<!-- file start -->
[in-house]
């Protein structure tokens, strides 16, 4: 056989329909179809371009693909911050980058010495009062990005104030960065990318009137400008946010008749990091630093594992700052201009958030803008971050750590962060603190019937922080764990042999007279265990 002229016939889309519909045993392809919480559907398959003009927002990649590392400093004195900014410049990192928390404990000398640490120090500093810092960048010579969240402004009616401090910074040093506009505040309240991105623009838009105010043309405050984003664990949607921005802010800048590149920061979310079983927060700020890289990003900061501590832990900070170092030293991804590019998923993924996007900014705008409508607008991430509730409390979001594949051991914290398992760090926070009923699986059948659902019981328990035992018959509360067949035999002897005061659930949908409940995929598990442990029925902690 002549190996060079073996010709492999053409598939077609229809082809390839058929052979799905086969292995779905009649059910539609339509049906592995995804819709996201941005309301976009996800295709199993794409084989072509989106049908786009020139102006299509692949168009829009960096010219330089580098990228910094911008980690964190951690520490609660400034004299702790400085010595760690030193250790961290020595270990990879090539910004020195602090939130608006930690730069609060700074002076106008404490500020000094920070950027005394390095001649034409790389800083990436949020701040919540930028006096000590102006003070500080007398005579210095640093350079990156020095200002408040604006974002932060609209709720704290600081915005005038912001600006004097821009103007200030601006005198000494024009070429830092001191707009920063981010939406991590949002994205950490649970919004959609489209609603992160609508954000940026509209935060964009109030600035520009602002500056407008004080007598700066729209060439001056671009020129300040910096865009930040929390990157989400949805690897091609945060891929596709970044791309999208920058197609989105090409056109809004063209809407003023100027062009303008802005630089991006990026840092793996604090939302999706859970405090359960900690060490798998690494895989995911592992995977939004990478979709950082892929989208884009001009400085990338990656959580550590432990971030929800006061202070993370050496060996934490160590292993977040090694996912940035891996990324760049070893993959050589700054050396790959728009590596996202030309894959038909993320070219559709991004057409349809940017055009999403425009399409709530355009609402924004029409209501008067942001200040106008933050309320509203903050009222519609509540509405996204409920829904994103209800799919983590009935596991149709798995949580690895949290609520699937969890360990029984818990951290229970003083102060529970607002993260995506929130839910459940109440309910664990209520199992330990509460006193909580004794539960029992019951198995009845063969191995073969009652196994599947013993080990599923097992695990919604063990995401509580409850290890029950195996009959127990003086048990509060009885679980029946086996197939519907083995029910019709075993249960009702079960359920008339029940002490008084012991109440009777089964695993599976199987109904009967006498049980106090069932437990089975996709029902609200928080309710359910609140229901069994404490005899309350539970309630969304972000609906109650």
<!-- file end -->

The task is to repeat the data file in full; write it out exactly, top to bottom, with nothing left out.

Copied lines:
[in-house]
């Protein structure tokens, strides 16, 4: 056989329909179809371009693909911050980058010495009062990005104030960065990318009137400008946010008749990091630093594992700052201009958030803008971050750590962060603190019937922080764990042999007279265990 002229016939889309519909045993392809919480559907398959003009927002990649590392400093004195900014410049990192928390404990000398640490120090500093810092960048010579969240402004009616401090910074040093506009505040309240991105623009838009105010043309405050984003664990949607921005802010800048590149920061979310079983927060700020890289990003900061501590832990900070170092030293991804590019998923993924996007900014705008409508607008991430509730409390979001594949051991914290398992760090926070009923699986059948659902019981328990035992018959509360067949035999002897005061659930949908409940995929598990442990029925902690 002549190996060079073996010709492999053409598939077609229809082809390839058929052979799905086969292995779905009649059910539609339509049906592995995804819709996201941005309301976009996800295709199993794409084989072509989106049908786009020139102006299509692949168009829009960096010219330089580098990228910094911008980690964190951690520490609660400034004299702790400085010595760690030193250790961290020595270990990879090539910004020195602090939130608006930690730069609060700074002076106008404490500020000094920070950027005394390095001649034409790389800083990436949020701040919540930028006096000590102006003070500080007398005579210095640093350079990156020095200002408040604006974002932060609209709720704290600081915005005038912001600006004097821009103007200030601006005198000494024009070429830092001191707009920063981010939406991590949002994205950490649970919004959609489209609603992160609508954000940026509209935060964009109030600035520009602002500056407008004080007598700066729209060439001056671009020129300040910096865009930040929390990157989400949805690897091609945060891929596709970044791309999208920058197609989105090409056109809004063209809407003023100027062009303008802005630089991006990026840092793996604090939302999706859970405090359960900690060490798998690494895989995911592992995977939004990478979709950082892929989208884009001009400085990338990656959580550590432990971030929800006061202070993370050496060996934490160590292993977040090694996912940035891996990324760049070893993959050589700054050396790959728009590596996202030309894959038909993320070219559709991004057409349809940017055009999403425009399409709530355009609402924004029409209501008067942001200040106008933050309320509203903050009222519609509540509405996204409920829904994103209800799919983590009935596991149709798995949580690895949290609520699937969890360990029984818990951290229970003083102060529970607002993260995506929130839910459940109440309910664990209520199992330990509460006193909580004794539960029992019951198995009845063969191995073969009652196994599947013993080990599923097992695990919604063990995401509580409850290890029950195996009959127990003086048990509060009885679980029946086996197939519907083995029910019709075993249960009702079960359920008339029940002490008084012991109440009777089964695993599976199987109904009967006498049980106090069932437990089975996709029902609200928080309710359910609140229901069994404490005899309350539970309630969304972000609906109650």